If you look through the door of my pantry you will see a window into my world. My pantry expresses my likes and dislikes and my cultural background by the presence and absence of certain goods. You will also see that in my house, we are not hungry. I have been hungry in the past. I plan against this by stocking up for the possibility that there might come a day when I might not have money. It isn’t an entirely rational approach to domestic food provisioning as it is a practice that produces waste. But, I always know where my next meal is coming from. And I also know I am lucky to be able to be so potentially wasteful. My household budget is shaped by my past experience of hunger. I am sure I am not alone, but for some reason hunger is not a fashionable term these days. What is that all about?
I have no idea who the gentleman in the picture is, except that two things in particular struck me about him as I sat opposite him on the MTR heading toward Shenzhen, and the magical world of Lo Wu Commercial city. The second was his attire as he was smartly dressed for a day out to collect provisions with a friend across the boarder in China. The first thing that caught my eye about him, however was his smile, which seemed to cover his whole face. What was particularly unusual is that smiling is something particularly uncharacteristic amongst adults in Chinese culture. Continue reading
Christmas dinner is always a bit of a challenge in our house. In the period before we moved to Hong Kong I would always cook a whole salmon. The first year we lived in Hong Kong, I ventured to the wet market to purchase a fish. Salmon are not widely available in Hong Kong, certainly not in the markets, so I got some other fish. I’ve still no idea what it was, but I do know we all got really ill. For the next two years I ordered the whole meal from a restaurant in Sai Kung, which arrived hot and tasted lovely, but was mostly turkey imported from the US. This year I am cooking venison purchased locally. What strikes me about this tale of food feasts is what we understand about what comprises fresh food and how that is so linked up with cultural differences.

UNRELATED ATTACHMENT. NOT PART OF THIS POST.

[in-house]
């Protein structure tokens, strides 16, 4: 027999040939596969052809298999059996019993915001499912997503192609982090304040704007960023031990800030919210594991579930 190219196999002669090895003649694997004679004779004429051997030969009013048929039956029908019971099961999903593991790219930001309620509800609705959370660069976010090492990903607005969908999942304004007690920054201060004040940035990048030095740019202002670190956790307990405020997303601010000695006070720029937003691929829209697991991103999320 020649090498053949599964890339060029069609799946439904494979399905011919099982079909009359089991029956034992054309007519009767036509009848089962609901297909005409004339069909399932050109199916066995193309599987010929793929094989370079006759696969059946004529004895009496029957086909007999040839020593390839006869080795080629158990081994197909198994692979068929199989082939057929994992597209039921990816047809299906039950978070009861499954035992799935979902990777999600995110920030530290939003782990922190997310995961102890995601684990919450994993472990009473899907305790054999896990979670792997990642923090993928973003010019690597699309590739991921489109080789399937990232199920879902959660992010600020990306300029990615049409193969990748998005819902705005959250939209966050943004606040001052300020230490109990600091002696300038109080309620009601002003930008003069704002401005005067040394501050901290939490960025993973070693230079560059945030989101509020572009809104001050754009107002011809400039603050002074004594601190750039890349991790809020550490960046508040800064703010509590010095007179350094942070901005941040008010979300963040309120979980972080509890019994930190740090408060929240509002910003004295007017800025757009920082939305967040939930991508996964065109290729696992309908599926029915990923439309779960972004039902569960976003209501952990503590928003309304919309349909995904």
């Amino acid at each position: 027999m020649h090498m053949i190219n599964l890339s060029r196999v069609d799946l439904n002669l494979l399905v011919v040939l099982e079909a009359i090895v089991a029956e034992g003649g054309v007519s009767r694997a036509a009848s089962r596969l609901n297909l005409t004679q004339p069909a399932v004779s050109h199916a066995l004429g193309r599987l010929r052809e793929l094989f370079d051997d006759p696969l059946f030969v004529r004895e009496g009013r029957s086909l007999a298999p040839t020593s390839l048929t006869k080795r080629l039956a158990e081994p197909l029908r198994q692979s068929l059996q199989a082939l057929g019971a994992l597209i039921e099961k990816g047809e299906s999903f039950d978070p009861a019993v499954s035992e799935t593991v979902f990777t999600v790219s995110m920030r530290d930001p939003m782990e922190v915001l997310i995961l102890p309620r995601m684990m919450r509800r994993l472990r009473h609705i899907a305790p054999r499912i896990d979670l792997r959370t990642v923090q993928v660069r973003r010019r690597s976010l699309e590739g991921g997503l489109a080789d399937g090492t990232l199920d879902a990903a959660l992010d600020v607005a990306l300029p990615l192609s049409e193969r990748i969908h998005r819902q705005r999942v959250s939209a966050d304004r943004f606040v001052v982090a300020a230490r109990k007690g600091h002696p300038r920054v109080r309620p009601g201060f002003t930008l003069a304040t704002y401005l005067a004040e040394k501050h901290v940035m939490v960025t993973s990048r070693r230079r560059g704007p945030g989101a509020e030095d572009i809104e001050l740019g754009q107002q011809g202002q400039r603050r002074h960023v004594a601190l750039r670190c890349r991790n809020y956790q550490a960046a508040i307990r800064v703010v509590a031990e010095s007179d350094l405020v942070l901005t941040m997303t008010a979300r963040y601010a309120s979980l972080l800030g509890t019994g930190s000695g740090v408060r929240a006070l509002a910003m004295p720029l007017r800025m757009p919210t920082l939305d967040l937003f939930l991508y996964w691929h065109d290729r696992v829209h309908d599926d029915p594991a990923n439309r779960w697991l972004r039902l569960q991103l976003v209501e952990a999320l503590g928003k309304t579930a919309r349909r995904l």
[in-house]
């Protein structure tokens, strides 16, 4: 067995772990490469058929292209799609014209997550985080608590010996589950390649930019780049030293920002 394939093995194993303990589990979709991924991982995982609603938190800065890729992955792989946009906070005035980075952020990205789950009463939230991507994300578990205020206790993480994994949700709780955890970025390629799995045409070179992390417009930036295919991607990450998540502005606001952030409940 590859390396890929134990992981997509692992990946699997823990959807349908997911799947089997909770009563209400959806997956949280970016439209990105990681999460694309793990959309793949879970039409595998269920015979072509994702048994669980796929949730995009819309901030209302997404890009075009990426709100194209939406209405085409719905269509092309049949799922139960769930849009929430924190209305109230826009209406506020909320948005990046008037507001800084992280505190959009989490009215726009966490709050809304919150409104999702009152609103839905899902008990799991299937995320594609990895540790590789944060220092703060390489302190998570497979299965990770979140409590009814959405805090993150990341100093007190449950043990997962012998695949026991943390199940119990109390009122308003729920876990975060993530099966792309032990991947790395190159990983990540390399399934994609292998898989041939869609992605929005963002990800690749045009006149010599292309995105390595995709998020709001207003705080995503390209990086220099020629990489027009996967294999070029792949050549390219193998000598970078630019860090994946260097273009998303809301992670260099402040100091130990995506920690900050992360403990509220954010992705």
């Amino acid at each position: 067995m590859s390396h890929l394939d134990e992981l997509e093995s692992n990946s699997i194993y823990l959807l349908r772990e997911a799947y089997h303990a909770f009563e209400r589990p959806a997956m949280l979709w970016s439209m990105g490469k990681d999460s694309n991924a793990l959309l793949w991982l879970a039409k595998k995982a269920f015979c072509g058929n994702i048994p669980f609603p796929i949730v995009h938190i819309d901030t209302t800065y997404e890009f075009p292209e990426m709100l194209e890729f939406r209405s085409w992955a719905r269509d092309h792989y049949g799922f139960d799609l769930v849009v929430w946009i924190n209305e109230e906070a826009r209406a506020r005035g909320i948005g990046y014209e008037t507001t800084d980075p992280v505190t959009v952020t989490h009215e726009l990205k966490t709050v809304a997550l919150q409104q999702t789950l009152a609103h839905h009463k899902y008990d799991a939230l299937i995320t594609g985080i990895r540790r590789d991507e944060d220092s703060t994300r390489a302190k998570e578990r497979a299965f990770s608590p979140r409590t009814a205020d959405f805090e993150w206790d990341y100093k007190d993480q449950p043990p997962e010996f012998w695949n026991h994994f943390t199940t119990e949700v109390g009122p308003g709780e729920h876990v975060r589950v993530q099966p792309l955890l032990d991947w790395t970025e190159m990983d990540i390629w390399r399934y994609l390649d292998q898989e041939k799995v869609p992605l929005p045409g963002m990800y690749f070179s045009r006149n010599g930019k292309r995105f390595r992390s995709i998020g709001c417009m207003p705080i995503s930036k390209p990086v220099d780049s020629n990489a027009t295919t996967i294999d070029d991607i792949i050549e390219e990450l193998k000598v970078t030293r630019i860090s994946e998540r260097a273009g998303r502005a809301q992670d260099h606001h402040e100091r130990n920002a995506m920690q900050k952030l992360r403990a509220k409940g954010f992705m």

While the word hue refers to colour, to be a hewer is to be someone who carves out. When I was in graduate school, one of the more influential papers I read was written by geographer Kathy Gibson. The paper, titled “Hewers of cake and drawers of tea”, was an analysis of class struggle and gender in the face of miners strikes in Queensland, Australia. The point of the paper was to illustrate the importance of domestic activity and women’s work in the reproduction of conditions under which strike action is made possible. Indeed, strike times, as well as times of employment and plenty, are sustained by the graft of women and the community in which and through which they forge their domestic craft. It is often through ordinary activities, such as cooking, from which social life is hewn. Continue reading
One of the things I like best to do on a sunny day in Hong Kong is go to Stanley. This small and rather upscale village on the far side of Hong Kong Island takes some energy and effort to get to, but here you can sit behind a Belgian beer and watch the ships on the horizon go by on their way to distant ports. The combination of journey, beer, and view provide a sense of holiday for the few hours one spends in this place. But Stanley was not always such a carefree place, and indeed for some it is a place where although cared for, the circumstance is not free.
I like coffee. In fact, I like coffee much more than tea. This preference was easy to indulge when I lived in Seattle, where getting a cup of coffee is not a difficult task. It became much more difficult in England, where quite often what is passed off as coffee is actually some sort of instant coffee drink with lots of milk and sugar (to my mind instant coffee is not really coffee). I didn’t know what to expect when I moved to Hong Kong. I worried that the cultural residue of being a British colony, combined with the modern relationship with China would mean that in Hong Kong a good cup of coffee would be hard to find. Tea? Easy. Coffee, well what to expect? Continue reading